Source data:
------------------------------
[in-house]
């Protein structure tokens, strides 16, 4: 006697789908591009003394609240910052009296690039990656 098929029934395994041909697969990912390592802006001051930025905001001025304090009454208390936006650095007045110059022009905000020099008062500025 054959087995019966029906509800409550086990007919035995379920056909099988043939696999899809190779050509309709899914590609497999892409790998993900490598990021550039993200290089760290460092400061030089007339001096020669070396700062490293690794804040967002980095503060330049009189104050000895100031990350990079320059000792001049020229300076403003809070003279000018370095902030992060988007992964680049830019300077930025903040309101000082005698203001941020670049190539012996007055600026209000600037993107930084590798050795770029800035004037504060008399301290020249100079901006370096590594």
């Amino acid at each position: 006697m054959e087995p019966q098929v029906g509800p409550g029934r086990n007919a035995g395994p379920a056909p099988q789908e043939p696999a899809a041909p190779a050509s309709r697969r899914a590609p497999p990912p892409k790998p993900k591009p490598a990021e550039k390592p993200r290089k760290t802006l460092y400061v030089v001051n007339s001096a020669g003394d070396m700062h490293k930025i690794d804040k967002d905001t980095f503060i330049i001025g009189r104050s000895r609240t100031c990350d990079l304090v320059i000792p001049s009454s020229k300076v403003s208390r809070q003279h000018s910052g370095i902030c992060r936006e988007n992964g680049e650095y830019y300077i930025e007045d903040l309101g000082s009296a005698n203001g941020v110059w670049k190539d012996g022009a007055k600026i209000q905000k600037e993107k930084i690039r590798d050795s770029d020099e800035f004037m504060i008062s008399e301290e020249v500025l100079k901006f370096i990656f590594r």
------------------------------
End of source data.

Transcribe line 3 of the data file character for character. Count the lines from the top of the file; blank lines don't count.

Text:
């Amino acid at each position: 006697m054959e087995p019966q098929v029906g509800p409550g029934r086990n007919a035995g395994p379920a056909p099988q789908e043939p696999a899809a041909p190779a050509s309709r697969r899914a590609p497999p990912p892409k790998p993900k591009p490598a990021e550039k390592p993200r290089k760290t802006l460092y400061v030089v001051n007339s001096a020669g003394d070396m700062h490293k930025i690794d804040k967002d905001t980095f503060i330049i001025g009189r104050s000895r609240t100031c990350d990079l304090v320059i000792p001049s009454s020229k300076v403003s208390r809070q003279h000018s910052g370095i902030c992060r936006e988007n992964g680049e650095y830019y300077i930025e007045d903040l309101g000082s009296a005698n203001g941020v110059w670049k190539d012996g022009a007055k600026i209000q905000k600037e993107k930084i690039r590798d050795s770029d020099e800035f004037m504060i008062s008399e301290e020249v500025l100079k901006f370096i990656f590594r």